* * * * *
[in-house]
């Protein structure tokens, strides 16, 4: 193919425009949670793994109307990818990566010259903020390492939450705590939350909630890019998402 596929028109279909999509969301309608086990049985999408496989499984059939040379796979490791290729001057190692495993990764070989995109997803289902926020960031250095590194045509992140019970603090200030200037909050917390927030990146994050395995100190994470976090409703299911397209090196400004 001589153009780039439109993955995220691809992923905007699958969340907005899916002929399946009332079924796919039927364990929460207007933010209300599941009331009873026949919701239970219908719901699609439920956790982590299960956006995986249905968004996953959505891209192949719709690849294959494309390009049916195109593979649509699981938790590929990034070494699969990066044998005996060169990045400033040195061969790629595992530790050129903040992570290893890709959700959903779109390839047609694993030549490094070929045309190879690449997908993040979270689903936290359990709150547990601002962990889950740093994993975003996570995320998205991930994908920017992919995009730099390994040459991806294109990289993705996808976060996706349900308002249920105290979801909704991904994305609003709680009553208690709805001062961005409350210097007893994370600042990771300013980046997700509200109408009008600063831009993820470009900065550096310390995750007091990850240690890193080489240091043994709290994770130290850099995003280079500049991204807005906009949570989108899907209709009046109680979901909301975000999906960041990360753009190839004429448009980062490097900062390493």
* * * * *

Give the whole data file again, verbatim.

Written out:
[in-house]
């Protein structure tokens, strides 16, 4: 193919425009949670793994109307990818990566010259903020390492939450705590939350909630890019998402 596929028109279909999509969301309608086990049985999408496989499984059939040379796979490791290729001057190692495993990764070989995109997803289902926020960031250095590194045509992140019970603090200030200037909050917390927030990146994050395995100190994470976090409703299911397209090196400004 001589153009780039439109993955995220691809992923905007699958969340907005899916002929399946009332079924796919039927364990929460207007933010209300599941009331009873026949919701239970219908719901699609439920956790982590299960956006995986249905968004996953959505891209192949719709690849294959494309390009049916195109593979649509699981938790590929990034070494699969990066044998005996060169990045400033040195061969790629595992530790050129903040992570290893890709959700959903779109390839047609694993030549490094070929045309190879690449997908993040979270689903936290359990709150547990601002962990889950740093994993975003996570995320998205991930994908920017992919995009730099390994040459991806294109990289993705996808976060996706349900308002249920105290979801909704991904994305609003709680009553208690709805001062961005409350210097007893994370600042990771300013980046997700509200109408009008600063831009993820470009900065550096310390995750007091990850240690890193080489240091043994709290994770130290850099995003280079500049991204807005906009949570989108899907209709009046109680979901909301975000999906960041990360753009190839004429448009980062490097900062390493």